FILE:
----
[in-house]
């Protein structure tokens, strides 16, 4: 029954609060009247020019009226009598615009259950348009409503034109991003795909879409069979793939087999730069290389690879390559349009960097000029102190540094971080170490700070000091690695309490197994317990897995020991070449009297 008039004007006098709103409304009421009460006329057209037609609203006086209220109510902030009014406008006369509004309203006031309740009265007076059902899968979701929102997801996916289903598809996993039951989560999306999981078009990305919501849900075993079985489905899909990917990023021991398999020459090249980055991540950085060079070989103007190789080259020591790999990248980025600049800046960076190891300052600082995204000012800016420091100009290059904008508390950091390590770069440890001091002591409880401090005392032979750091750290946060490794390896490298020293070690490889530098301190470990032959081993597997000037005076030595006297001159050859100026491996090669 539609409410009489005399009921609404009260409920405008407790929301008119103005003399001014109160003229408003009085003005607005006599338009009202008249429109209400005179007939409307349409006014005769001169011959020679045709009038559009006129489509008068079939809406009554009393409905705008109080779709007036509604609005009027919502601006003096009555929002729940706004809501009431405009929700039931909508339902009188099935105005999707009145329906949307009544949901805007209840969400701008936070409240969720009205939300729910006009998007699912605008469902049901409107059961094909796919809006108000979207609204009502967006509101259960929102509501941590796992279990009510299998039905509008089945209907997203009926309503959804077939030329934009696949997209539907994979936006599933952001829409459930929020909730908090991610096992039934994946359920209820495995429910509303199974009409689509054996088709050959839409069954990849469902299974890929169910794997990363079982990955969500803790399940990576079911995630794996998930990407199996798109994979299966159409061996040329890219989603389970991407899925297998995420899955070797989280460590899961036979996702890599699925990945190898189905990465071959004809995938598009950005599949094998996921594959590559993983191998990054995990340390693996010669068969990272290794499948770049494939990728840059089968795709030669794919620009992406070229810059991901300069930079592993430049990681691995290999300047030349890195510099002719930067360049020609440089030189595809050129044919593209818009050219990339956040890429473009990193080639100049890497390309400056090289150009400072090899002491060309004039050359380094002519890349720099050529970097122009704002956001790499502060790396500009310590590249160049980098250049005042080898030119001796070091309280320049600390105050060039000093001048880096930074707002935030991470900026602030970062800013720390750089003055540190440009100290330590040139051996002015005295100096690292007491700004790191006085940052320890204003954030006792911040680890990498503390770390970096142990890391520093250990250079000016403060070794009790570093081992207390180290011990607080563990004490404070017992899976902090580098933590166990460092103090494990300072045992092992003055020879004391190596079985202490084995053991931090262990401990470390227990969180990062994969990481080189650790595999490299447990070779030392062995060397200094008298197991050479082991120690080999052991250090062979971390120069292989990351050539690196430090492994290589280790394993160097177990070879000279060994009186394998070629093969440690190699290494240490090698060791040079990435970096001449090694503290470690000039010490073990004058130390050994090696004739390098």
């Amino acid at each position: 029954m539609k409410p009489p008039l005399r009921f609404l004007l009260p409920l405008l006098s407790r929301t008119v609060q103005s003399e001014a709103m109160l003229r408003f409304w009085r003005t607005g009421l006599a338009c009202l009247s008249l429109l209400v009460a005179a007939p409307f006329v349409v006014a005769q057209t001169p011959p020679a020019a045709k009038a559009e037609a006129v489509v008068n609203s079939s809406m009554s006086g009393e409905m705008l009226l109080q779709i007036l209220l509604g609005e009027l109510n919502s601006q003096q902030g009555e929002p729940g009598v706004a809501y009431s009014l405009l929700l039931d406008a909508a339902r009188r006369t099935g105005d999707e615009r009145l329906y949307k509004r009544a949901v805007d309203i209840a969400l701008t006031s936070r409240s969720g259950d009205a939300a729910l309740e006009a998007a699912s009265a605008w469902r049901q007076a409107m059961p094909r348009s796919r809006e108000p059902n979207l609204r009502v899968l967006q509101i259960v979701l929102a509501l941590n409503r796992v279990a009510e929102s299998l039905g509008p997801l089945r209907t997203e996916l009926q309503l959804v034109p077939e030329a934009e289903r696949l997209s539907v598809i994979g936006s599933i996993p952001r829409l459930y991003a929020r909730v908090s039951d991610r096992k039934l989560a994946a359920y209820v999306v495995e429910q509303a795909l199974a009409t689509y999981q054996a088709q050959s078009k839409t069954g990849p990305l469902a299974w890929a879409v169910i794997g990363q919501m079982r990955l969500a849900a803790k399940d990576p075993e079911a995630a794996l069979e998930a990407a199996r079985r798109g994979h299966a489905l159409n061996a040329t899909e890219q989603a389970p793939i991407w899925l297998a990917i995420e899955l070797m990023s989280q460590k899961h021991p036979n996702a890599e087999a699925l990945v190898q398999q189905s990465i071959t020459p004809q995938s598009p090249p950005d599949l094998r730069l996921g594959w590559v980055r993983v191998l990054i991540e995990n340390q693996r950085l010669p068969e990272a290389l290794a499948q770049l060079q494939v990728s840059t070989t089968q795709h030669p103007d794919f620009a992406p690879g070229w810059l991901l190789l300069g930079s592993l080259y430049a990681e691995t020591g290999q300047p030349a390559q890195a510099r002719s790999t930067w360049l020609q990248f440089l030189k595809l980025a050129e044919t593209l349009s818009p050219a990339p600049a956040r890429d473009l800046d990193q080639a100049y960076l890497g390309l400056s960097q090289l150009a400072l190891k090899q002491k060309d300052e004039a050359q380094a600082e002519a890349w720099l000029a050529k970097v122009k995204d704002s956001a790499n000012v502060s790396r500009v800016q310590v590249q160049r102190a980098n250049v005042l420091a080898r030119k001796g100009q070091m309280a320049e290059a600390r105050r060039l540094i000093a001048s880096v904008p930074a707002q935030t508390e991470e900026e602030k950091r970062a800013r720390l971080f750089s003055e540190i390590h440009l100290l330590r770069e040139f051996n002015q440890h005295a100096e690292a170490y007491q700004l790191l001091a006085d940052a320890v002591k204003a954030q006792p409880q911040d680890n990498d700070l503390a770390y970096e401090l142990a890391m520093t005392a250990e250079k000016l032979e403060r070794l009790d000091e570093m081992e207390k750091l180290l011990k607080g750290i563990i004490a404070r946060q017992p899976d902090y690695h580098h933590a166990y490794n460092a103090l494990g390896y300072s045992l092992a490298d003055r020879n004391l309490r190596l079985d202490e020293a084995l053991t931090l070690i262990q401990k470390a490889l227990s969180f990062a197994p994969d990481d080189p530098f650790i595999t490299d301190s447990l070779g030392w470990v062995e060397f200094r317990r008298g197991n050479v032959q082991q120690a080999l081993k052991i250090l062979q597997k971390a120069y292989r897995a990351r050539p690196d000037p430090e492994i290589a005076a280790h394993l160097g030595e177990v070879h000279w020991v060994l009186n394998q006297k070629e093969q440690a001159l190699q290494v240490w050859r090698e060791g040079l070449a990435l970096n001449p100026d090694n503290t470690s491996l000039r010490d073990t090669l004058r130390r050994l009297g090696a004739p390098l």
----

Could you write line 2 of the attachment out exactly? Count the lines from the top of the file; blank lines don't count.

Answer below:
């Protein structure tokens, strides 16, 4: 029954609060009247020019009226009598615009259950348009409503034109991003795909879409069979793939087999730069290389690879390559349009960097000029102190540094971080170490700070000091690695309490197994317990897995020991070449009297 008039004007006098709103409304009421009460006329057209037609609203006086209220109510902030009014406008006369509004309203006031309740009265007076059902899968979701929102997801996916289903598809996993039951989560999306999981078009990305919501849900075993079985489905899909990917990023021991398999020459090249980055991540950085060079070989103007190789080259020591790999990248980025600049800046960076190891300052600082995204000012800016420091100009290059904008508390950091390590770069440890001091002591409880401090005392032979750091750290946060490794390896490298020293070690490889530098301190470990032959081993597997000037005076030595006297001159050859100026491996090669 539609409410009489005399009921609404009260409920405008407790929301008119103005003399001014109160003229408003009085003005607005006599338009009202008249429109209400005179007939409307349409006014005769001169011959020679045709009038559009006129489509008068079939809406009554009393409905705008109080779709007036509604609005009027919502601006003096009555929002729940706004809501009431405009929700039931909508339902009188099935105005999707009145329906949307009544949901805007209840969400701008936070409240969720009205939300729910006009998007699912605008469902049901409107059961094909796919809006108000979207609204009502967006509101259960929102509501941590796992279990009510299998039905509008089945209907997203009926309503959804077939030329934009696949997209539907994979936006599933952001829409459930929020909730908090991610096992039934994946359920209820495995429910509303199974009409689509054996088709050959839409069954990849469902299974890929169910794997990363079982990955969500803790399940990576079911995630794996998930990407199996798109994979299966159409061996040329890219989603389970991407899925297998995420899955070797989280460590899961036979996702890599699925990945190898189905990465071959004809995938598009950005599949094998996921594959590559993983191998990054995990340390693996010669068969990272290794499948770049494939990728840059089968795709030669794919620009992406070229810059991901300069930079592993430049990681691995290999300047030349890195510099002719930067360049020609440089030189595809050129044919593209818009050219990339956040890429473009990193080639100049890497390309400056090289150009400072090899002491060309004039050359380094002519890349720099050529970097122009704002956001790499502060790396500009310590590249160049980098250049005042080898030119001796070091309280320049600390105050060039000093001048880096930074707002935030991470900026602030970062800013720390750089003055540190440009100290330590040139051996002015005295100096690292007491700004790191006085940052320890204003954030006792911040680890990498503390770390970096142990890391520093250990250079000016403060070794009790570093081992207390180290011990607080563990004490404070017992899976902090580098933590166990460092103090494990300072045992092992003055020879004391190596079985202490084995053991931090262990401990470390227990969180990062994969990481080189650790595999490299447990070779030392062995060397200094008298197991050479082991120690080999052991250090062979971390120069292989990351050539690196430090492994290589280790394993160097177990070879000279060994009186394998070629093969440690190699290494240490090698060791040079990435970096001449090694503290470690000039010490073990004058130390050994090696004739390098």